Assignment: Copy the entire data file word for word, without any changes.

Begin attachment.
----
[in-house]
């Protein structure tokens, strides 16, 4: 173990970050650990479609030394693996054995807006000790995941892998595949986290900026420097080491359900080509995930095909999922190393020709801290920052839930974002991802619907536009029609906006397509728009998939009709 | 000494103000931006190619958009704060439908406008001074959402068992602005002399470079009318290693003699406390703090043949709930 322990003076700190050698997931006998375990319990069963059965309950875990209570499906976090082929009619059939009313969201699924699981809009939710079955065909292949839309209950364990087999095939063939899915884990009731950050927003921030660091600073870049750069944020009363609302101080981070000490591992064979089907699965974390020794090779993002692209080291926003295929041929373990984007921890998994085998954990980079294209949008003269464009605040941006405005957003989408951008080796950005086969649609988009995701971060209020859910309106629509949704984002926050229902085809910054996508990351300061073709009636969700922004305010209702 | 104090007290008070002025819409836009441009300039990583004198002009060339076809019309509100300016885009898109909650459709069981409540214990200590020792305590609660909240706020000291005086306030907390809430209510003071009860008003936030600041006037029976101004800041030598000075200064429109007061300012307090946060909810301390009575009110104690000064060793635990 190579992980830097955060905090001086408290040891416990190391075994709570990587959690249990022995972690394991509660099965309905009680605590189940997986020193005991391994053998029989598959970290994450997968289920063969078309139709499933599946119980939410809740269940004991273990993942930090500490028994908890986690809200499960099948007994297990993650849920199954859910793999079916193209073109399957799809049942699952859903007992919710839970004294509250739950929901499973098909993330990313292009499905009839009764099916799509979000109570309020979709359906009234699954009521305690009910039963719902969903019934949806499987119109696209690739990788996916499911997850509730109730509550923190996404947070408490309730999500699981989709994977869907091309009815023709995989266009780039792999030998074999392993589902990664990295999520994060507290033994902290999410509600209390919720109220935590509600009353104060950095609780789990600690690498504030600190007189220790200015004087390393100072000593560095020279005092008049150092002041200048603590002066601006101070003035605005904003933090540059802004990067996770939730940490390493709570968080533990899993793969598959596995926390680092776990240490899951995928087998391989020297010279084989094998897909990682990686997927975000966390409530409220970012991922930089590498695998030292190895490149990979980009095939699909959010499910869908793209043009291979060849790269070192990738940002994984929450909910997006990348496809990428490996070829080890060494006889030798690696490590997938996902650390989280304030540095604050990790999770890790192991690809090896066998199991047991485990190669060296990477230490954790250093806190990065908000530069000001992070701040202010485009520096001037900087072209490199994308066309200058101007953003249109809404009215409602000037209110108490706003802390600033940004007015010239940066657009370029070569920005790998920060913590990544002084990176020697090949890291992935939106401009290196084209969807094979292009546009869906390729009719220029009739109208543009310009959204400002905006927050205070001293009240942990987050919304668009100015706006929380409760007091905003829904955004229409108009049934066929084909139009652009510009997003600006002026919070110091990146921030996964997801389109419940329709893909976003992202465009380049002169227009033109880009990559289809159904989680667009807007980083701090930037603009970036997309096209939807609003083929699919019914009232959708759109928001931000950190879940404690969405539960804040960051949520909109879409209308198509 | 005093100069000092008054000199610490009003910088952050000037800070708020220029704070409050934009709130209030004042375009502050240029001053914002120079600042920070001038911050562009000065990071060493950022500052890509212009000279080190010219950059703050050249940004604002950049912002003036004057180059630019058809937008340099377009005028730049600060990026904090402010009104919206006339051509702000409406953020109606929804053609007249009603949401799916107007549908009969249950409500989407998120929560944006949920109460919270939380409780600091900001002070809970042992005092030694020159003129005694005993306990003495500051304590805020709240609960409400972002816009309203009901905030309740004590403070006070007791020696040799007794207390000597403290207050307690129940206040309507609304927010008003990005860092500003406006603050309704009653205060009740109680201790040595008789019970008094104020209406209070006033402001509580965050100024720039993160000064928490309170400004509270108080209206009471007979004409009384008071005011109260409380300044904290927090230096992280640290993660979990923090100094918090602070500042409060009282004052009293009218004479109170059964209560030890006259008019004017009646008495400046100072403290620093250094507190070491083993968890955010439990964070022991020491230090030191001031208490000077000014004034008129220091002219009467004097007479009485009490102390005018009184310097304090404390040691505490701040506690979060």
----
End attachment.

[in-house]
């Protein structure tokens, strides 16, 4: 173990970050650990479609030394693996054995807006000790995941892998595949986290900026420097080491359900080509995930095909999922190393020709801290920052839930974002991802619907536009029609906006397509728009998939009709 | 000494103000931006190619958009704060439908406008001074959402068992602005002399470079009318290693003699406390703090043949709930 322990003076700190050698997931006998375990319990069963059965309950875990209570499906976090082929009619059939009313969201699924699981809009939710079955065909292949839309209950364990087999095939063939899915884990009731950050927003921030660091600073870049750069944020009363609302101080981070000490591992064979089907699965974390020794090779993002692209080291926003295929041929373990984007921890998994085998954990980079294209949008003269464009605040941006405005957003989408951008080796950005086969649609988009995701971060209020859910309106629509949704984002926050229902085809910054996508990351300061073709009636969700922004305010209702 | 104090007290008070002025819409836009441009300039990583004198002009060339076809019309509100300016885009898109909650459709069981409540214990200590020792305590609660909240706020000291005086306030907390809430209510003071009860008003936030600041006037029976101004800041030598000075200064429109007061300012307090946060909810301390009575009110104690000064060793635990 190579992980830097955060905090001086408290040891416990190391075994709570990587959690249990022995972690394991509660099965309905009680605590189940997986020193005991391994053998029989598959970290994450997968289920063969078309139709499933599946119980939410809740269940004991273990993942930090500490028994908890986690809200499960099948007994297990993650849920199954859910793999079916193209073109399957799809049942699952859903007992919710839970004294509250739950929901499973098909993330990313292009499905009839009764099916799509979000109570309020979709359906009234699954009521305690009910039963719902969903019934949806499987119109696209690739990788996916499911997850509730109730509550923190996404947070408490309730999500699981989709994977869907091309009815023709995989266009780039792999030998074999392993589902990664990295999520994060507290033994902290999410509600209390919720109220935590509600009353104060950095609780789990600690690498504030600190007189220790200015004087390393100072000593560095020279005092008049150092002041200048603590002066601006101070003035605005904003933090540059802004990067996770939730940490390493709570968080533990899993793969598959596995926390680092776990240490899951995928087998391989020297010279084989094998897909990682990686997927975000966390409530409220970012991922930089590498695998030292190895490149990979980009095939699909959010499910869908793209043009291979060849790269070192990738940002994984929450909910997006990348496809990428490996070829080890060494006889030798690696490590997938996902650390989280304030540095604050990790999770890790192991690809090896066998199991047991485990190669060296990477230490954790250093806190990065908000530069000001992070701040202010485009520096001037900087072209490199994308066309200058101007953003249109809404009215409602000037209110108490706003802390600033940004007015010239940066657009370029070569920005790998920060913590990544002084990176020697090949890291992935939106401009290196084209969807094979292009546009869906390729009719220029009739109208543009310009959204400002905006927050205070001293009240942990987050919304668009100015706006929380409760007091905003829904955004229409108009049934066929084909139009652009510009997003600006002026919070110091990146921030996964997801389109419940329709893909976003992202465009380049002169227009033109880009990559289809159904989680667009807007980083701090930037603009970036997309096209939807609003083929699919019914009232959708759109928001931000950190879940404690969405539960804040960051949520909109879409209308198509 | 005093100069000092008054000199610490009003910088952050000037800070708020220029704070409050934009709130209030004042375009502050240029001053914002120079600042920070001038911050562009000065990071060493950022500052890509212009000279080190010219950059703050050249940004604002950049912002003036004057180059630019058809937008340099377009005028730049600060990026904090402010009104919206006339051509702000409406953020109606929804053609007249009603949401799916107007549908009969249950409500989407998120929560944006949920109460919270939380409780600091900001002070809970042992005092030694020159003129005694005993306990003495500051304590805020709240609960409400972002816009309203009901905030309740004590403070006070007791020696040799007794207390000597403290207050307690129940206040309507609304927010008003990005860092500003406006603050309704009653205060009740109680201790040595008789019970008094104020209406209070006033402001509580965050100024720039993160000064928490309170400004509270108080209206009471007979004409009384008071005011109260409380300044904290927090230096992280640290993660979990923090100094918090602070500042409060009282004052009293009218004479109170059964209560030890006259008019004017009646008495400046100072403290620093250094507190070491083993968890955010439990964070022991020491230090030191001031208490000077000014004034008129220091002219009467004097007479009485009490102390005018009184310097304090404390040691505490701040506690979060």